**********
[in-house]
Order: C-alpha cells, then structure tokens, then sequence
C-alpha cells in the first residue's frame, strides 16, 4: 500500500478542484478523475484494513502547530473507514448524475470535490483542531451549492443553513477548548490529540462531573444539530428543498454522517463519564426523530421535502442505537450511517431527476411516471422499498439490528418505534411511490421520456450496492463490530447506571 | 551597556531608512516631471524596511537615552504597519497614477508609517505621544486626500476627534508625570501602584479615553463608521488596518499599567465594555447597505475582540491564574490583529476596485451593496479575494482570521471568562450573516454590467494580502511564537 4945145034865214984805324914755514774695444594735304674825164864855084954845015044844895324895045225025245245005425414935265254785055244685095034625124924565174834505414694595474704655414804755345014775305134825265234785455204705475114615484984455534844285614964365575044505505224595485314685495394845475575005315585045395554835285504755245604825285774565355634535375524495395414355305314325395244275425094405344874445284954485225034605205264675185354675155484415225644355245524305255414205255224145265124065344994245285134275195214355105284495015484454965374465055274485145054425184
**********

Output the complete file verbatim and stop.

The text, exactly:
[in-house]
Order: C-alpha cells, then structure tokens, then sequence
C-alpha cells in the first residue's frame, strides 16, 4: 500500500478542484478523475484494513502547530473507514448524475470535490483542531451549492443553513477548548490529540462531573444539530428543498454522517463519564426523530421535502442505537450511517431527476411516471422499498439490528418505534411511490421520456450496492463490530447506571 | 551597556531608512516631471524596511537615552504597519497614477508609517505621544486626500476627534508625570501602584479615553463608521488596518499599567465594555447597505475582540491564574490583529476596485451593496479575494482570521471568562450573516454590467494580502511564537 4945145034865214984805324914755514774695444594735304674825164864855084954845015044844895324895045225025245245005425414935265254785055244685095034625124924565174834505414694595474704655414804755345014775305134825265234785455204705475114615484984455534844285614964365575044505505224595485314685495394845475575005315585045395554835285504755245604825285774565355634535375524495395414355305314325395244275425094405344874445284954485225034605205264675185354675155484415225644355245524305255414205255224145265124065344994245285134275195214355105284495015484454965374465055274485145054425184